2007-2014 Chevrolet Tahoe/Suburban, and GMC Yukon/Yukon XL
How to upgrade the stereo system in your Tahoe, Suburban, or Yukon
In brief: This Crutchfield Research Garage article gives you an overview of your SUV's stock stereo system and your aftermarket upgrade options. We'll tell you all about:
- The factory stereo system
- Removing the factory radio
- Removing the factory speakers
- Adding more bass
- Other options for your Tahoe, Suburban, Yukon, or Yukon XL
Then, use our vehicle selector to find the gear that will fit your Chevy or GMC.
Overview of the Tahoe, Suburban, Yukon, and Yukon XL
GM's full-size family of SUVs has long been a favorite of big families, outdoor enthusiasts, and hyper-observant men in dark suits and sunglasses. The're comfortable, capable, and thoroughly practical for anyone who needs this much SUV. No wonder they've become a (pardon us) suburban staple.
The Suburban/Yukon XL/etc. is a big vehicle. Really big. If you have more people to move than this vehicle can hold, you need to buy a passenger van. If you have more stuff, you need to rent a box truck. For most people, though, there's more than enough space in these trucks to haul everything that matters in comfort and style. By any name, the Suburban is a classic piece of American automotive design.
The Tahoe and Yukon are (slightly) smaller than the Suburban and the aptly named Yukon XL. Stereo-wise, there's almost no difference between them, so we've lumped them all together in one super-sized article. The factory stereos were adequate, but there's plenty of room for improvement. Thankfully, these trucks are generally easy to work on, and there's a lot of aftermarket gear available.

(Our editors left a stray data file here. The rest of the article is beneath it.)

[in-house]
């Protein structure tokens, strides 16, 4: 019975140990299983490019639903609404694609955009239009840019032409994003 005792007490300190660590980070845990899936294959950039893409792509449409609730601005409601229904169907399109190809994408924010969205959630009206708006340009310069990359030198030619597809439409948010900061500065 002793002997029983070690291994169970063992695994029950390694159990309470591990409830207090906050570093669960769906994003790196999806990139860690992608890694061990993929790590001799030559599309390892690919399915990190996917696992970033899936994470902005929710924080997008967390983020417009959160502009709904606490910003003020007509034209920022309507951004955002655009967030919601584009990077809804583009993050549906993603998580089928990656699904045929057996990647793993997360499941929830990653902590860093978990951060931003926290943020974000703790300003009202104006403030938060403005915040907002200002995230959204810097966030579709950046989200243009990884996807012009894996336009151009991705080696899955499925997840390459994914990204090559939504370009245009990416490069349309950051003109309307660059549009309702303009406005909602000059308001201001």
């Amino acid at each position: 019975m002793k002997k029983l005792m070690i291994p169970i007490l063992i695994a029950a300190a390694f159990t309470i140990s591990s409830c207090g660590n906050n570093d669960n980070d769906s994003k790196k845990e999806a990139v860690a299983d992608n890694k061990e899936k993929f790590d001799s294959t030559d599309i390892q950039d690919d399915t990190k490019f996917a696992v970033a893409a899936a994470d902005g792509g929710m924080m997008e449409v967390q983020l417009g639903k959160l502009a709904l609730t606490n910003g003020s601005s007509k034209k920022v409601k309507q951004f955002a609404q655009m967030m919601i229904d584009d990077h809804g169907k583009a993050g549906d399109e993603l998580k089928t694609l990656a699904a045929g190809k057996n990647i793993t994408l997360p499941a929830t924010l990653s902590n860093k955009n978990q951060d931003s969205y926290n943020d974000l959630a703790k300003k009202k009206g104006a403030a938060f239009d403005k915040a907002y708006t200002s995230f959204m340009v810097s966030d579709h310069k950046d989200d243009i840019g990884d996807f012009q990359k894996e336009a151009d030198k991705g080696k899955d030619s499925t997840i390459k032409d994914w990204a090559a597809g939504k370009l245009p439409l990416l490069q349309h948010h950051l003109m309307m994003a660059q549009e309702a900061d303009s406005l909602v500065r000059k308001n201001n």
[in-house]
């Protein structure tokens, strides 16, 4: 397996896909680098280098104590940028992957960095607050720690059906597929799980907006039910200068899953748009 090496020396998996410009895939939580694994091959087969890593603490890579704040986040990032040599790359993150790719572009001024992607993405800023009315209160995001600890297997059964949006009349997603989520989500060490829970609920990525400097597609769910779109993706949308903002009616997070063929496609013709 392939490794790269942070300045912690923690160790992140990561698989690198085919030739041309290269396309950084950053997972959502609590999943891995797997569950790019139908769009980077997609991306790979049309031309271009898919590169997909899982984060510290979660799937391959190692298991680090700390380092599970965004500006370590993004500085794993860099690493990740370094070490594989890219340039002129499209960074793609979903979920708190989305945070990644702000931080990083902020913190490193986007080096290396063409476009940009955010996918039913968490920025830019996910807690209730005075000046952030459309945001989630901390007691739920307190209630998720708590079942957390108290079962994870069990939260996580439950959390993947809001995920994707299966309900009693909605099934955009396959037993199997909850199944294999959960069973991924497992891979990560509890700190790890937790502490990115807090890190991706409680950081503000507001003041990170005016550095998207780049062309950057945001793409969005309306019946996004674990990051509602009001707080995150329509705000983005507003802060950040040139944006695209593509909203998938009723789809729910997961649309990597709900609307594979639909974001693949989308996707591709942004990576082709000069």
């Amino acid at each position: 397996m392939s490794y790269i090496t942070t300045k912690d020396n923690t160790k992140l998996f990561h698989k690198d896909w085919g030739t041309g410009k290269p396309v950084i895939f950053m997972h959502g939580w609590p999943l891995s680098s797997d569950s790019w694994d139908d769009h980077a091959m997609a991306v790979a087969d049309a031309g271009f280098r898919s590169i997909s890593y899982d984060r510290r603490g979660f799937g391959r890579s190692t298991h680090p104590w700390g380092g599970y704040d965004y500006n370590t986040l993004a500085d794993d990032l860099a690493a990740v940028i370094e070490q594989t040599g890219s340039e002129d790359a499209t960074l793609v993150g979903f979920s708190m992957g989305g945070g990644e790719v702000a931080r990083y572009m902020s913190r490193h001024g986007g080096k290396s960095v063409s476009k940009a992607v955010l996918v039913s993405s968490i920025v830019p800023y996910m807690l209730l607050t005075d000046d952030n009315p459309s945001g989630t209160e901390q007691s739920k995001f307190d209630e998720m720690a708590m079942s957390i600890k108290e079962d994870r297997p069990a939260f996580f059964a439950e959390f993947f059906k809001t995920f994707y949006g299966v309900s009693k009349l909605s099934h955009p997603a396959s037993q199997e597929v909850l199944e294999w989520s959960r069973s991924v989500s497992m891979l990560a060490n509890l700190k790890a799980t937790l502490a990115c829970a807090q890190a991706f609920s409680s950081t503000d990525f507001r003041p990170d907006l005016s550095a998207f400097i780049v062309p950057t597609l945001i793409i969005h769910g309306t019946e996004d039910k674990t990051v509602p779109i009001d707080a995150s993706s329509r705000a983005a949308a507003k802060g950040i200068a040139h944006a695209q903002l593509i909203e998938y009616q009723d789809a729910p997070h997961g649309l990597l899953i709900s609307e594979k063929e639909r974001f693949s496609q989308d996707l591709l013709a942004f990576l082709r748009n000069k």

The Tahoe/Yukon/Suburban's rather basic base radio (Crutchfield Research Photo)
The factory stereo system
These trucks could be ordered with several different stereo systems, including a 6 CD in-dash Bose® system and options to add navigation, rear seat audio, DVD systems, or satellite radio. It’s possible to add to or completely replace any of these stereo systems fairly easily, though getting to the amplifier and 6-1/2" subwoofer of the Bose system requires some extensive teardown of the interior.
Some integration adapters we sell let you keep factory features you may have in these vehicles, like the rear seat entertainment system, backup camera, or Bluetooth® hands-free calling. It's also possible to replace (and improve) every one of them with the majority of receivers and other gear we sell.
The optional big-screen nav radio (Crutchfield Research Photo)
Removing the factory radio
Removing the stock receiver isn't terribly difficult, but you should work carefully and patiently to avoid damaging the trim pieces. Starting at the bottom edge, pry around the edges of the receiver trim panel to release the retaining clips. These clips are very tight, so don't succumb to the temptation to use brute force. They'll come, but finesse is the best approach.
Once you've gotten the trim panel off, remove eight 7mm screws securing the switch panel, the temperature controls, and the radio. It's okay to let the switch panel and temperature controls hang while you pull out and disconnect the radio.
Single-DIN and most double-DIN aftermarket receivers will fit nicely in your truck with the help of a mounting kit. Crutchfield includes this kit and an antenna adapter at a very nice discount with most orders, along with our step-by-step Crutchfield MasterSheet disassembly instructions.
Some double-DIN (4" tall) radios will not fit because the wiring harness interferes with the dash substructure. Check our product photos to make sure the radio you're buying does not have wire harnesses or RCA connectors that plug into the top half of the back of the radio. If you have any questions, our Crutchfield Advisors are here to help.